In the Circus Room, guests twirl illuminated hula hoops and play Jenga on the floor amid walls brightened by video images of cartoon animals.

“When you go to the circus, you pay to watch the animals put on a show,” Diggs says. “In this situation, we want the guests to be the animals that put on the show.”

Outside this maze of eye-popping interactivity, Fantasy Lab doubles as a restaurant and bar, with specialty cocktails inspired by each room.

There’s also a new 21-and-over, nighttime component titled “Midnight Dreams,” which runs from 8 p.m. to 1 a.m. Thursdays through Saturdays, where visitors can roam the rooms freely with drinks in hand. (During the day, the Fantasy Lab experience is a guided tour in which visitors have 10 minutes to spend in each room.)

As we make our way from one room to the next, our journey concludes in a space that looks like outer space, images of planets and stars glowing on the video screens that surround us.

We’ve come full circle.

“Wake up,” the screens instruct. “Make your dreams come true.”

A mind-bending Paradox

The eyes of Elvis are following us.

Back at the Paradox Museum, we stroll through a Vegas-themed room, which — in addition to a wall adorned with the roving peepers of The King — will boast specialty slot machines offering jackpots of optical illusions.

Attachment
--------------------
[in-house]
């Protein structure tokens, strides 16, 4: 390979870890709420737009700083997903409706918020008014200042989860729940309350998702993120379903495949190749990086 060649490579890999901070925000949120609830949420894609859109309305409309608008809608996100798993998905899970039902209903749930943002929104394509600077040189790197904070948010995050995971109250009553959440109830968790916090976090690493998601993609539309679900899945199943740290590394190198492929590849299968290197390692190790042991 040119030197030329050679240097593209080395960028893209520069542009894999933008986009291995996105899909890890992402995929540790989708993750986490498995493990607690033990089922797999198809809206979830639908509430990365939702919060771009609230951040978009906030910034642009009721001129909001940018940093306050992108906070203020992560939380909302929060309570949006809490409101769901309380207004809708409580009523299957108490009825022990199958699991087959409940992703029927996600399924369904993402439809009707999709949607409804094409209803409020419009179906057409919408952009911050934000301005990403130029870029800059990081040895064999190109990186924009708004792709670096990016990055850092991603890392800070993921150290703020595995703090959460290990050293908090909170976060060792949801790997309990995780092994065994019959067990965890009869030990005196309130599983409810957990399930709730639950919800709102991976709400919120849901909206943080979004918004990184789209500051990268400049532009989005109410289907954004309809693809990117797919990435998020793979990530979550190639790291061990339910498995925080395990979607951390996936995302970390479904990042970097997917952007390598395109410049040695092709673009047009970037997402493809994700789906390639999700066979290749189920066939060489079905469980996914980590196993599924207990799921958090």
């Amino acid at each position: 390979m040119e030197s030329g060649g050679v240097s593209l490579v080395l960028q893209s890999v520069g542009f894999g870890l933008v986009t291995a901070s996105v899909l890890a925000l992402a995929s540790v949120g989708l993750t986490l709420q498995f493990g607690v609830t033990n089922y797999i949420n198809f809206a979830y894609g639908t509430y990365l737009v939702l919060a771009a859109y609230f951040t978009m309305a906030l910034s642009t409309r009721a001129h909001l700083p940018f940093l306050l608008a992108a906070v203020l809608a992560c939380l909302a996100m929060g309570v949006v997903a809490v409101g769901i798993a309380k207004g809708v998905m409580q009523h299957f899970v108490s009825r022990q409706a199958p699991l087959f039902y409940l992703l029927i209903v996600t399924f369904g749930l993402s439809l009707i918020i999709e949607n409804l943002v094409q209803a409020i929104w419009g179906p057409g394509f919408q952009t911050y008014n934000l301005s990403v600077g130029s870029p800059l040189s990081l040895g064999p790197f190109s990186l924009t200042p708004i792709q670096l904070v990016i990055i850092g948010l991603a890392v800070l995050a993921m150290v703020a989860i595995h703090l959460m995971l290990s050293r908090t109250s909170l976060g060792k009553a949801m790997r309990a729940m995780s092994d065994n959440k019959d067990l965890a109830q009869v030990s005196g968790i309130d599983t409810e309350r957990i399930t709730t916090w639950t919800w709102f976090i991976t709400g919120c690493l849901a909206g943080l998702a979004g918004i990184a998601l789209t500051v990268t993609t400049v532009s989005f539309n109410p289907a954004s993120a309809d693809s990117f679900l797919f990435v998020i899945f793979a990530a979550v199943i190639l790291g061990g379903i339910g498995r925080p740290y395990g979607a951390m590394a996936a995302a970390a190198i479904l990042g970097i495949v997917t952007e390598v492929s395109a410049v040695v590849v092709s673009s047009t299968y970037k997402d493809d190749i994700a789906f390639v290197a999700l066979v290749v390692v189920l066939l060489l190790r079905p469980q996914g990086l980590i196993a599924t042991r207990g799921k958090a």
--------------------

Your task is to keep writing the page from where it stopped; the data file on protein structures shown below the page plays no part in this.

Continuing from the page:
Though there are 11 Paradox Museums throughout the world — six already open and another five in the making, located everywhere from Chicago to Barcelona — each one is designed to have some local flair.

“Though you may have seen the exhibit in previous locations, the area and theming is always curated to the local culture,” Tipton explains. “It comes across as having a local feel.”

Still, there are some staple attractions, like the Ames Room — named after ophthalmologist Adelbert Ames Jr., who created the concept — where visitors appear smaller or larger depending on where they’re standing.

“This always bottlenecks,” Pierro notes as we pass the Paradox Blender, where two visitors can merge their features together by standing on opposite sides of a series of mirrors. “People always stop here to spend some time with this.”

There are plenty of mind-bending attractions here, like an elevator that makes you feel like you’re shuttling between floors even though it’s standing still and another Paradox trademark: a couch where a pair of guests can make it appear as if one person’s body has been cleaved in half.

Like the Fantasy Lab, there’s also a kaleidoscope room, where you can gaze into one end of the optical instrument and have someone take a picture of your face colorfully multiplied numerous times in the other end.

The museum takes about an hour to an hour and a half to experience fully — though it might take you substantially longer to articulate exactly what you’ve just experienced.

“We want you to do the things that you can’t do in museums,” Tipton explains. “Every single exhibit is interactive. As soon as you enter, everything could be an exhibit.

“It’s difficult to express,” he acknowledges with a smile, “until you get here.”

Contact Jason Bracelin at jbracelin@reviewjournal.com or 702-383-0476. Follow @jbracelin76 on Instagram.